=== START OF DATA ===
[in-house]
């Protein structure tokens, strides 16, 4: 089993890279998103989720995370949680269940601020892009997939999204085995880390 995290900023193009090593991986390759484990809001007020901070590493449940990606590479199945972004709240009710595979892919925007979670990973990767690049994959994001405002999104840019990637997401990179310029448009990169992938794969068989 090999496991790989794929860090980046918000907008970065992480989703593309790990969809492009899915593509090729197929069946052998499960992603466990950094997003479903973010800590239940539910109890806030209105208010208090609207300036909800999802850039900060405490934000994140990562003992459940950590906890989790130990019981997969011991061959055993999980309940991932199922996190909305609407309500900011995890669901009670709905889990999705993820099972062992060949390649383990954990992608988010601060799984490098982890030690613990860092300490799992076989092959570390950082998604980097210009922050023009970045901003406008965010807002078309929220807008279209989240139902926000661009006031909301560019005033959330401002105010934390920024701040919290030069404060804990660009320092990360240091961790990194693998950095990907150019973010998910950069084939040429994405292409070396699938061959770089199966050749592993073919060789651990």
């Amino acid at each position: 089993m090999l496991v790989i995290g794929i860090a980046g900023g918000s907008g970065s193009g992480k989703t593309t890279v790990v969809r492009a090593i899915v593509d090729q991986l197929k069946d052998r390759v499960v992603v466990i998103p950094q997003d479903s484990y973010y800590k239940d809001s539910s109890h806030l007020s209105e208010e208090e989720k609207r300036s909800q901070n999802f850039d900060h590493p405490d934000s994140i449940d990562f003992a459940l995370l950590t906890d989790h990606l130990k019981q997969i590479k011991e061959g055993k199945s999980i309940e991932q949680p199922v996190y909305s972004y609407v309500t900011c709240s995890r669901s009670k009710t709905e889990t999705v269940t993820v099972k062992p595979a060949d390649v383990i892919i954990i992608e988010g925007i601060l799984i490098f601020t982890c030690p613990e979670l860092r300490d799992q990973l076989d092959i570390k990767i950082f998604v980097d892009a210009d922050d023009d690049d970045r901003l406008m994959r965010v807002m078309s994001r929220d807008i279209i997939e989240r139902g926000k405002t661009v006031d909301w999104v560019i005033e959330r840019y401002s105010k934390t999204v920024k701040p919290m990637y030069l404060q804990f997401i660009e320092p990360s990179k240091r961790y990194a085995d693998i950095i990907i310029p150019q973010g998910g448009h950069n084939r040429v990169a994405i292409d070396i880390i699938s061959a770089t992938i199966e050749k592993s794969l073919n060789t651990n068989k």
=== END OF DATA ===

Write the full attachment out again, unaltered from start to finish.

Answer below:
[in-house]
């Protein structure tokens, strides 16, 4: 089993890279998103989720995370949680269940601020892009997939999204085995880390 995290900023193009090593991986390759484990809001007020901070590493449940990606590479199945972004709240009710595979892919925007979670990973990767690049994959994001405002999104840019990637997401990179310029448009990169992938794969068989 090999496991790989794929860090980046918000907008970065992480989703593309790990969809492009899915593509090729197929069946052998499960992603466990950094997003479903973010800590239940539910109890806030209105208010208090609207300036909800999802850039900060405490934000994140990562003992459940950590906890989790130990019981997969011991061959055993999980309940991932199922996190909305609407309500900011995890669901009670709905889990999705993820099972062992060949390649383990954990992608988010601060799984490098982890030690613990860092300490799992076989092959570390950082998604980097210009922050023009970045901003406008965010807002078309929220807008279209989240139902926000661009006031909301560019005033959330401002105010934390920024701040919290030069404060804990660009320092990360240091961790990194693998950095990907150019973010998910950069084939040429994405292409070396699938061959770089199966050749592993073919060789651990």
């Amino acid at each position: 089993m090999l496991v790989i995290g794929i860090a980046g900023g918000s907008g970065s193009g992480k989703t593309t890279v790990v969809r492009a090593i899915v593509d090729q991986l197929k069946d052998r390759v499960v992603v466990i998103p950094q997003d479903s484990y973010y800590k239940d809001s539910s109890h806030l007020s209105e208010e208090e989720k609207r300036s909800q901070n999802f850039d900060h590493p405490d934000s994140i449940d990562f003992a459940l995370l950590t906890d989790h990606l130990k019981q997969i590479k011991e061959g055993k199945s999980i309940e991932q949680p199922v996190y909305s972004y609407v309500t900011c709240s995890r669901s009670k009710t709905e889990t999705v269940t993820v099972k062992p595979a060949d390649v383990i892919i954990i992608e988010g925007i601060l799984i490098f601020t982890c030690p613990e979670l860092r300490d799992q990973l076989d092959i570390k990767i950082f998604v980097d892009a210009d922050d023009d690049d970045r901003l406008m994959r965010v807002m078309s994001r929220d807008i279209i997939e989240r139902g926000k405002t661009v006031d909301w999104v560019i005033e959330r840019y401002s105010k934390t999204v920024k701040p919290m990637y030069l404060q804990f997401i660009e320092p990360s990179k240091r961790y990194a085995d693998i950095i990907i310029p150019q973010g998910g448009h950069n084939r040429v990169a994405i292409d070396i880390i699938s061959a770089t992938i199966e050749k592993s794969l073919n060789t651990n068989k």